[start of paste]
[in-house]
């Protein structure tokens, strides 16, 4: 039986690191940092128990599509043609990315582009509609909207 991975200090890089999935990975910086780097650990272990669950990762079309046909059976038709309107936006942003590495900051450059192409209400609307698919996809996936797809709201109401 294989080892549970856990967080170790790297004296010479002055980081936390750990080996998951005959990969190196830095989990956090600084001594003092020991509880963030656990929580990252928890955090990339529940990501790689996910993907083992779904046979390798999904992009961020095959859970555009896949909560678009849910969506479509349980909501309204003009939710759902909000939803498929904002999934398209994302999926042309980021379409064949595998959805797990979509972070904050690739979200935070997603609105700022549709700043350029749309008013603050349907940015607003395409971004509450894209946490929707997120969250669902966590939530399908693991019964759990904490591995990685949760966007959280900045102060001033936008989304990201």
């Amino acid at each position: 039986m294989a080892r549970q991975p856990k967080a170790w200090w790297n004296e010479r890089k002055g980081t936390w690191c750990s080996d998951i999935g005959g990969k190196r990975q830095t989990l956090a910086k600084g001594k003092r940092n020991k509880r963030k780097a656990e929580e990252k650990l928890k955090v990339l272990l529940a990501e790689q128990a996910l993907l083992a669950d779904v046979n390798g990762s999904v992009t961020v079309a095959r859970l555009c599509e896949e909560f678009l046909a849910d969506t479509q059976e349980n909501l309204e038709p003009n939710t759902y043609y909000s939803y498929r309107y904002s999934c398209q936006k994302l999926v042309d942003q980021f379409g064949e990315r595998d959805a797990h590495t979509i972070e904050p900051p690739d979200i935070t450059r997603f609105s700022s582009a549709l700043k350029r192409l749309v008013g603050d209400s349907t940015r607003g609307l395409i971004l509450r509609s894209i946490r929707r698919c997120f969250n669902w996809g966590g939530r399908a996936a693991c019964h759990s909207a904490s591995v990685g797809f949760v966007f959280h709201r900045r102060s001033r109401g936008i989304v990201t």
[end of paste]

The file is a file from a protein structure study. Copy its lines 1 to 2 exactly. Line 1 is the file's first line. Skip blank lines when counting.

[in-house]
């Protein structure tokens, strides 16, 4: 039986690191940092128990599509043609990315582009509609909207 991975200090890089999935990975910086780097650990272990669950990762079309046909059976038709309107936006942003590495900051450059192409209400609307698919996809996936797809709201109401 294989080892549970856990967080170790790297004296010479002055980081936390750990080996998951005959990969190196830095989990956090600084001594003092020991509880963030656990929580990252928890955090990339529940990501790689996910993907083992779904046979390798999904992009961020095959859970555009896949909560678009849910969506479509349980909501309204003009939710759902909000939803498929904002999934398209994302999926042309980021379409064949595998959805797990979509972070904050690739979200935070997603609105700022549709700043350029749309008013603050349907940015607003395409971004509450894209946490929707997120969250669902966590939530399908693991019964759990904490591995990685949760966007959280900045102060001033936008989304990201």